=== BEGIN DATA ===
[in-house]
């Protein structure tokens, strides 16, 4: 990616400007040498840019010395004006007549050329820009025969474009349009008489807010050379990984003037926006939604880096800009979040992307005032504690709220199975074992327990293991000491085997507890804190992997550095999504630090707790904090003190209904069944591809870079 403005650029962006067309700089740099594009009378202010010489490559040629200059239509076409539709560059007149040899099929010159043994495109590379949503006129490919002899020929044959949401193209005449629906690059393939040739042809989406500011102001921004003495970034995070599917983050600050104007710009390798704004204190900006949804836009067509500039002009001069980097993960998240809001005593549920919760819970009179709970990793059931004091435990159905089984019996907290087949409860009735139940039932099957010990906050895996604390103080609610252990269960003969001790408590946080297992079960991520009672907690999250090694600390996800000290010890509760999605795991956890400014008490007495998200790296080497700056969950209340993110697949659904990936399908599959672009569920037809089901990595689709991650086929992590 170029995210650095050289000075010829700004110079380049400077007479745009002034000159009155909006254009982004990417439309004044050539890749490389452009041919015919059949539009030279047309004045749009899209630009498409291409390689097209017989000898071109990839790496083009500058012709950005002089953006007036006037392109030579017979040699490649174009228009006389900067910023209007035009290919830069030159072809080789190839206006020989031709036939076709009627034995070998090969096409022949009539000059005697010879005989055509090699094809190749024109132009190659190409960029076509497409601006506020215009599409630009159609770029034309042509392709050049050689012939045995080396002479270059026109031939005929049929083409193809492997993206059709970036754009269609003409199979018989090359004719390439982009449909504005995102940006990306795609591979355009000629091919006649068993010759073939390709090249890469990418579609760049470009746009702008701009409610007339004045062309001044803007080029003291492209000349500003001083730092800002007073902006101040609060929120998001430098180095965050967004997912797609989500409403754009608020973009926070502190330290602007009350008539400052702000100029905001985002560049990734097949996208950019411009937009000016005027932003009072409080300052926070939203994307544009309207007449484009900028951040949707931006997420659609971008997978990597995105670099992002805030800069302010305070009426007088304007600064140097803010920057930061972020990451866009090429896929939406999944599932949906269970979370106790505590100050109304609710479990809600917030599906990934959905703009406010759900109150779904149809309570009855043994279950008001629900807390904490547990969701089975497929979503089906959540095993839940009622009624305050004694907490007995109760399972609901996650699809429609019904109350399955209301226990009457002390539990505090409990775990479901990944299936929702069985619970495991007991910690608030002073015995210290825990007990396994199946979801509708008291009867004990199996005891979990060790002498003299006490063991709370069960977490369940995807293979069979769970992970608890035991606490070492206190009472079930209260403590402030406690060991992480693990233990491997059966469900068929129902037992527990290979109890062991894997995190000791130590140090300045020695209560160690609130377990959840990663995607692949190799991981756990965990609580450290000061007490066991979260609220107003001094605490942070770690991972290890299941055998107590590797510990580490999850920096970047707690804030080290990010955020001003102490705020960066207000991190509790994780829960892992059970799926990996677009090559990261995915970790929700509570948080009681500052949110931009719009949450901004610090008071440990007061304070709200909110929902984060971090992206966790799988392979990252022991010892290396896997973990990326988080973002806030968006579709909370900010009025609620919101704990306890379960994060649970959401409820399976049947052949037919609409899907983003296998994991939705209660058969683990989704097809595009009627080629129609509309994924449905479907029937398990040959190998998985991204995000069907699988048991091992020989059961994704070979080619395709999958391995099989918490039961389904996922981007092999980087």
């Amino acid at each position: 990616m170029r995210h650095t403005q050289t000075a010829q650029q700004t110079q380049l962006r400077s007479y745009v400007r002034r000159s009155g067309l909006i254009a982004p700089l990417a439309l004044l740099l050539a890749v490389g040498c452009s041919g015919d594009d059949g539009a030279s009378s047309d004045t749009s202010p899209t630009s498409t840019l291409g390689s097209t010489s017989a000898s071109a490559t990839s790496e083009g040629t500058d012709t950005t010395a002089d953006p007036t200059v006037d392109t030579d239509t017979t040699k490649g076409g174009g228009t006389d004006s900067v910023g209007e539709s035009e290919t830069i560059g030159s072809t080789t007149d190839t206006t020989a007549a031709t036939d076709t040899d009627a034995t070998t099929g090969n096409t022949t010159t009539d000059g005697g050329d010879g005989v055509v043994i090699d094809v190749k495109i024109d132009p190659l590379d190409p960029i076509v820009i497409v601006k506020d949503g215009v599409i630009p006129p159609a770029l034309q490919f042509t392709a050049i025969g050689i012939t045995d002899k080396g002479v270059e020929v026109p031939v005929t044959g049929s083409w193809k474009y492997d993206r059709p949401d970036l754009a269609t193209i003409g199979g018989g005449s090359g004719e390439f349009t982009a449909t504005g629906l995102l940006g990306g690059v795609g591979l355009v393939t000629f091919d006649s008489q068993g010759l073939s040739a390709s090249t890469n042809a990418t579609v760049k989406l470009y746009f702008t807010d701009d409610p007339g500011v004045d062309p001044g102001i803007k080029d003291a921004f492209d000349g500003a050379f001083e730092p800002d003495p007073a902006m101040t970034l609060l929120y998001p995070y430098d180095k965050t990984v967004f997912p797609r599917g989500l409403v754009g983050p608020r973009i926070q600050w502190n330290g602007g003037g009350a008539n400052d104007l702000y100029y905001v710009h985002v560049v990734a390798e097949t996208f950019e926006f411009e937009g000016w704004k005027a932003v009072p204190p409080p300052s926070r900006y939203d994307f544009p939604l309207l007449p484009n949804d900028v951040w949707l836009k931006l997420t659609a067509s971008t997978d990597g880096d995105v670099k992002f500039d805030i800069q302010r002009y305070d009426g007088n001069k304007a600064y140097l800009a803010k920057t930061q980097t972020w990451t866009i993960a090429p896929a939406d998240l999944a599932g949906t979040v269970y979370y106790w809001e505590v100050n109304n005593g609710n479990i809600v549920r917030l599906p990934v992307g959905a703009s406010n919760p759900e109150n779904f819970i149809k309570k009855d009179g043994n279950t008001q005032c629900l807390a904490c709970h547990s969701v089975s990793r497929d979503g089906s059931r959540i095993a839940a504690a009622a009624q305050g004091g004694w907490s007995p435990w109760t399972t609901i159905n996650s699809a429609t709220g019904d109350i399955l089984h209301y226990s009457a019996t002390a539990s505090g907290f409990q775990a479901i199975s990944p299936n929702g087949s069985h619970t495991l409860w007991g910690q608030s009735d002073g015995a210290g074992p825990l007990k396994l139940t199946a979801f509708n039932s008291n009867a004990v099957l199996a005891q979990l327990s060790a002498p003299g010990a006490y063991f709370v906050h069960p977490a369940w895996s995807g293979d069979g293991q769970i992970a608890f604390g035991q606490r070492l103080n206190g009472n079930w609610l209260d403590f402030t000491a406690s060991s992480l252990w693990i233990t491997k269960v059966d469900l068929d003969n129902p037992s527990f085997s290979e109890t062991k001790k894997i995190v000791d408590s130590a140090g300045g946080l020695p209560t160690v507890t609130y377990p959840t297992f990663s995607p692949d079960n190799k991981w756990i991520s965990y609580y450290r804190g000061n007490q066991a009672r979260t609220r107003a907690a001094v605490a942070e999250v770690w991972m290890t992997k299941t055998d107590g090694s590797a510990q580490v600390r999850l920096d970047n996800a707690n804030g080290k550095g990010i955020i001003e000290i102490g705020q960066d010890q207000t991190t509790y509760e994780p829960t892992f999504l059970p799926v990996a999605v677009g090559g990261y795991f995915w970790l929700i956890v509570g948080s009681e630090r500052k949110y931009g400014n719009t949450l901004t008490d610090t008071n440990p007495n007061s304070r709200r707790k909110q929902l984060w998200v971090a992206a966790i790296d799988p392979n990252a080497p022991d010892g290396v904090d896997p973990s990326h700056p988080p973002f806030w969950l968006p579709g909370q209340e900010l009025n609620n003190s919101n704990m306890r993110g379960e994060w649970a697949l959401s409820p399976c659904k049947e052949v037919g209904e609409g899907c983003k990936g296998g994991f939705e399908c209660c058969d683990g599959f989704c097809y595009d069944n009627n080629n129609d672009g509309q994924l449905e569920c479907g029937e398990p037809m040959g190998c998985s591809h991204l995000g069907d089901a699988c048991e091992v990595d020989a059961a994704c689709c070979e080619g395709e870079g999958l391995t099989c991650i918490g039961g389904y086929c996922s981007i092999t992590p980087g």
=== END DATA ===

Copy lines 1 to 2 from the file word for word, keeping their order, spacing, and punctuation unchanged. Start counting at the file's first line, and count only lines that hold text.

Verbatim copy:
[in-house]
């Protein structure tokens, strides 16, 4: 990616400007040498840019010395004006007549050329820009025969474009349009008489807010050379990984003037926006939604880096800009979040992307005032504690709220199975074992327990293991000491085997507890804190992997550095999504630090707790904090003190209904069944591809870079 403005650029962006067309700089740099594009009378202010010489490559040629200059239509076409539709560059007149040899099929010159043994495109590379949503006129490919002899020929044959949401193209005449629906690059393939040739042809989406500011102001921004003495970034995070599917983050600050104007710009390798704004204190900006949804836009067509500039002009001069980097993960998240809001005593549920919760819970009179709970990793059931004091435990159905089984019996907290087949409860009735139940039932099957010990906050895996604390103080609610252990269960003969001790408590946080297992079960991520009672907690999250090694600390996800000290010890509760999605795991956890400014008490007495998200790296080497700056969950209340993110697949659904990936399908599959672009569920037809089901990595689709991650086929992590 170029995210650095050289000075010829700004110079380049400077007479745009002034000159009155909006254009982004990417439309004044050539890749490389452009041919015919059949539009030279047309004045749009899209630009498409291409390689097209017989000898071109990839790496083009500058012709950005002089953006007036006037392109030579017979040699490649174009228009006389900067910023209007035009290919830069030159072809080789190839206006020989031709036939076709009627034995070998090969096409022949009539000059005697010879005989055509090699094809190749024109132009190659190409960029076509497409601006506020215009599409630009159609770029034309042509392709050049050689012939045995080396002479270059026109031939005929049929083409193809492997993206059709970036754009269609003409199979018989090359004719390439982009449909504005995102940006990306795609591979355009000629091919006649068993010759073939390709090249890469990418579609760049470009746009702008701009409610007339004045062309001044803007080029003291492209000349500003001083730092800002007073902006101040609060929120998001430098180095965050967004997912797609989500409403754009608020973009926070502190330290602007009350008539400052702000100029905001985002560049990734097949996208950019411009937009000016005027932003009072409080300052926070939203994307544009309207007449484009900028951040949707931006997420659609971008997978990597995105670099992002805030800069302010305070009426007088304007600064140097803010920057930061972020990451866009090429896929939406999944599932949906269970979370106790505590100050109304609710479990809600917030599906990934959905703009406010759900109150779904149809309570009855043994279950008001629900807390904490547990969701089975497929979503089906959540095993839940009622009624305050004694907490007995109760399972609901996650699809429609019904109350399955209301226990009457002390539990505090409990775990479901990944299936929702069985619970495991007991910690608030002073015995210290825990007990396994199946979801509708008291009867004990199996005891979990060790002498003299006490063991709370069960977490369940995807293979069979769970992970608890035991606490070492206190009472079930209260403590402030406690060991992480693990233990491997059966469900068929129902037992527990290979109890062991894997995190000791130590140090300045020695209560160690609130377990959840990663995607692949190799991981756990965990609580450290000061007490066991979260609220107003001094605490942070770690991972290890299941055998107590590797510990580490999850920096970047707690804030080290990010955020001003102490705020960066207000991190509790994780829960892992059970799926990996677009090559990261995915970790929700509570948080009681500052949110931009719009949450901004610090008071440990007061304070709200909110929902984060971090992206966790799988392979990252022991010892290396896997973990990326988080973002806030968006579709909370900010009025609620919101704990306890379960994060649970959401409820399976049947052949037919609409899907983003296998994991939705209660058969683990989704097809595009009627080629129609509309994924449905479907029937398990040959190998998985991204995000069907699988048991091992020989059961994704070979080619395709999958391995099989918490039961389904996922981007092999980087």